Too many people who portray themselves as financial experts aren't. The threshold to get into this business is too low to cull out the knuckleheads, but you can eliminate many candidates by rejecting any adviser who isn't a true fiduciary. Working with a fiduciary - someone who is required to put your interests first - is so important that I'd urge you to avoid any financial adviser who won't acknowledge a fiduciary duty to you in writing.
On the last day of its term, the Supreme Court began dismantling the Bipartisan Campaign Reform Act of 2002 (BCRA). Anyone who cares about the First Amendment should be cheering.
Ronald Reagan said famously, "The trouble with those on 'the left': if they see something move, they'll tax it, if it keeps moving, they'll regulate it, and if it stops moving, they'll subsidize it." We would add, as longtime "tax cutters," that unfortunately, all too often, that phenomenon is also occurring on "the right."
Rush Limbaugh, the conservative talk-radio pioneer, has been called many nasty things before, but never a "structural imbalance." That's the fancy term a liberal think tank uses to characterize his success -- and to dress up its proposal for counteracting that success through new government regulation.
Sen. Barack Obama (D.-Ill.) is sponsoring an amendment to the Senate’s immigration bill to strip language that would require employers to verify the social security numbers of their workers unless there is “suspicion of unlawful employment.”
More and more it seems that celebrities and their families or close associates are unwilling to embrace basic notions of personal responsibility. Whether it’s the hangers on around the tragic life of Anna Nicole Smith or the family of train wreck Paris Hilton, more and more it appears that the families and friends of celebrities are nothing more than serial enablers.
If you want to convince the world that an overwhelming majority of scientists believes in global warming, then start by ignoring scientists who are not true believers. First, establish lists of scientists with your approved position, then smear dissidents. Soon, up-and-coming scientists will be afraid to cross the rigid green line.
Webster's defines "conservatism" as meaning "marked by or relating to traditional norms of taste, elegance, style or manners." Sadly, today there are those who call themselves "conservative" who have no interest in preserving tradition, who uphold no standards on the question of taste and who have no appetite for appearing the slightest bit fuddy-duddy on the question of manners.
The California Chamber of Commerce's annual advocacy conference here last week discussed a possible tradeoff: weakening the state's rigid term limits in exchange for legislative redistricting that would benefit Republicans. For that arrangement to be born, Gov. Arnold Schwarzenegger must be the midwife. But he does not seem prepared to play the role.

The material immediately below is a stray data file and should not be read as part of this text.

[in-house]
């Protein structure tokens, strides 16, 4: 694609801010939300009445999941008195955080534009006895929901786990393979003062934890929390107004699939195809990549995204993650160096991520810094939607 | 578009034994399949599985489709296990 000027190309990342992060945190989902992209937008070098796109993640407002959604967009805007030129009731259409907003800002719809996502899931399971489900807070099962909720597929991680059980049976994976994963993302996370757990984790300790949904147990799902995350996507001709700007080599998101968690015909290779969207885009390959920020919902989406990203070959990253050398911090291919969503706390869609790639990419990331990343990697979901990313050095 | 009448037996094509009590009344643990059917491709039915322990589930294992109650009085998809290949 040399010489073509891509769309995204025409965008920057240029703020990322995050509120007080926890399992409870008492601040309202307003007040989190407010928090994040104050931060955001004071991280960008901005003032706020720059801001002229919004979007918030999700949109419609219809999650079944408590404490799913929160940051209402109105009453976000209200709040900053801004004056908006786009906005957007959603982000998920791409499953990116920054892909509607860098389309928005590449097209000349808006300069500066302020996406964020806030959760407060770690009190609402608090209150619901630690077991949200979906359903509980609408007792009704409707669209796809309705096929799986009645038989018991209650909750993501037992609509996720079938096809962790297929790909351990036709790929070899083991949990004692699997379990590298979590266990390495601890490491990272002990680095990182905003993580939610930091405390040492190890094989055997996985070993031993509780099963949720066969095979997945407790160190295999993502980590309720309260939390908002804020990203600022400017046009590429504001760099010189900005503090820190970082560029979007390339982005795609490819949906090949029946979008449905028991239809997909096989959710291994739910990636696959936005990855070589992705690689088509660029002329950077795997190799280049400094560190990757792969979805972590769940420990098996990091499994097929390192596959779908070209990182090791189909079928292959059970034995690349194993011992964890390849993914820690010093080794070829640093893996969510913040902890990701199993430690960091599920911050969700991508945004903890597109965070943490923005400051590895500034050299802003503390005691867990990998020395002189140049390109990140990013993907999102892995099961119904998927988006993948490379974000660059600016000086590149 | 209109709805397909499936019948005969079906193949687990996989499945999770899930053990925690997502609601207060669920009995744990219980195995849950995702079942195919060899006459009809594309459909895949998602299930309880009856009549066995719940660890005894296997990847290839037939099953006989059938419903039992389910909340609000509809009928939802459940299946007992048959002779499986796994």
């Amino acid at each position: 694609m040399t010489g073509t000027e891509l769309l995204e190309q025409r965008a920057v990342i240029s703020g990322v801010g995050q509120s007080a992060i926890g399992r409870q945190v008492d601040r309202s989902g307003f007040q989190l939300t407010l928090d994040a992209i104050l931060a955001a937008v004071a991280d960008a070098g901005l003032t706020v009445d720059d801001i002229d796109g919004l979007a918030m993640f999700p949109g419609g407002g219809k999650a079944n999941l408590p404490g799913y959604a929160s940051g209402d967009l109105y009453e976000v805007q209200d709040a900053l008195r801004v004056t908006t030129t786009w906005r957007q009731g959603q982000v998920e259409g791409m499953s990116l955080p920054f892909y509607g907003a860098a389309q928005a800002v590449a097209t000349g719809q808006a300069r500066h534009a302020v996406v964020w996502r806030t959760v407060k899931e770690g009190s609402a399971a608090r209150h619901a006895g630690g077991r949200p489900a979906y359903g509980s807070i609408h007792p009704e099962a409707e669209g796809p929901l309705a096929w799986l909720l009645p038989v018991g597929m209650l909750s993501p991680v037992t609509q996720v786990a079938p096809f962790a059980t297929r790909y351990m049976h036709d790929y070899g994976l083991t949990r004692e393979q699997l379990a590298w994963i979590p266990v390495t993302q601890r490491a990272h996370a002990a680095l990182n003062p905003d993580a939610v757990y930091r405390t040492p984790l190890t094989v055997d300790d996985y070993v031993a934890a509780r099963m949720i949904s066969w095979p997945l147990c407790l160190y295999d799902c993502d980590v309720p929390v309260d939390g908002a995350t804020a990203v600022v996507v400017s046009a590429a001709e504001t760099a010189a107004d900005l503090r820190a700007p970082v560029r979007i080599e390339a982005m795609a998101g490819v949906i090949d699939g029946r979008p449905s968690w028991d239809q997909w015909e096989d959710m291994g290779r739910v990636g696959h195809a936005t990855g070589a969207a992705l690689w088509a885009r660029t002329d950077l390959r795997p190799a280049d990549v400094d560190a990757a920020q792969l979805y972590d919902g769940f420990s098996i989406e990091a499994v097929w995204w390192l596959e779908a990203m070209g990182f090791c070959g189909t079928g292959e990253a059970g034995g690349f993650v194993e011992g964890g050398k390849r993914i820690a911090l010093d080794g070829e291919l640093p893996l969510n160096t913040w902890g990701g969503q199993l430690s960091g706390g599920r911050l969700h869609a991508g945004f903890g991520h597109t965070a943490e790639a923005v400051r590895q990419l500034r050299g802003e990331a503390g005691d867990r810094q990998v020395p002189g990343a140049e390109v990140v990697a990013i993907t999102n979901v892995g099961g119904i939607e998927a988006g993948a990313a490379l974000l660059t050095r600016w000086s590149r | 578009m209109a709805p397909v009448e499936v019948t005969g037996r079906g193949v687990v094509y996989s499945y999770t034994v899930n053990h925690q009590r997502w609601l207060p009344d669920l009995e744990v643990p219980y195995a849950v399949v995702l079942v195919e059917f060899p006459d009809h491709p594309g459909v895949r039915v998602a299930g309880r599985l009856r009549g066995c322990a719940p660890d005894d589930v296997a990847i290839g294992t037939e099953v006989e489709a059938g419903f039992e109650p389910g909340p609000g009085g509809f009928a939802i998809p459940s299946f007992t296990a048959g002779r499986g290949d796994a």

If you hear Nancy Pelosi (D.-Calif.) ask how many staffers it would take to change all the light bulbs in the House of Representatives, be warned it’s not a joke. Replacing all desk lamps within her Capitol jurisdiction with energy efficient bulbs is a part of the slogan-happy Speaker’s agenda to “Green the Capitol” as well as make the country “energy independent” by Independence Day.
Scratch a liberal and you may find a Hillary hater. A lot of men and women on the left can't stand her. The attitude of these women is both visceral and intellectual. They despise her pretense of being a "feminist" because she so compromised herself in her relationship with Bill. More important, they can't bear her tortuous explanations of why she voted to go to war in Iraq.
Years ago, I interviewed a very weird Hollywood character named Criswell. Some of you may remember him from his many appearances on “The Tonight Show.” However, in certain odd circles, he is best known for his performances in the movies of shlockmeister Ed Wood. No list of the world’s worst movies would be complete without their collaborative efforts, “Night of the Ghouls,” “Orgy of the Dead” and, of course, “Plan 9 from Outer Space.”
Forty-five years ago today, the U.S. Supreme Court ruled that the reciting of state-sponsored prayers in government schools – a matter that should have been left in the hands of the states – was unconstitutional.
If one wants to identify steps that can be taken to increase the standing of sociologists -relative to academics that are taken more seriously – one first has to identify what they are doing wrong.
It’s simple: people come here illegally because the United States offers better opportunities than they had where they were living before. Even after you include the risk of dying while trying to enter the country illegally, the risk of being caught while trying to get in illegally and the risk of being caught while working illegally, an estimated 12 million people have decided that these are risks are worth the potential payoff.
I might embarrass myself with this, but nonetheless I have an admission to make: I came of age, politically speaking, during the presidency of Jimmy Carter.
Is Hollywood's idea of how to help battered women meant to actually degrade them? Is the liberal mindset so entrenched in the worldview of those who run in such circles so utterly depraved that they can no longer distinguish the difference between respect and abuse?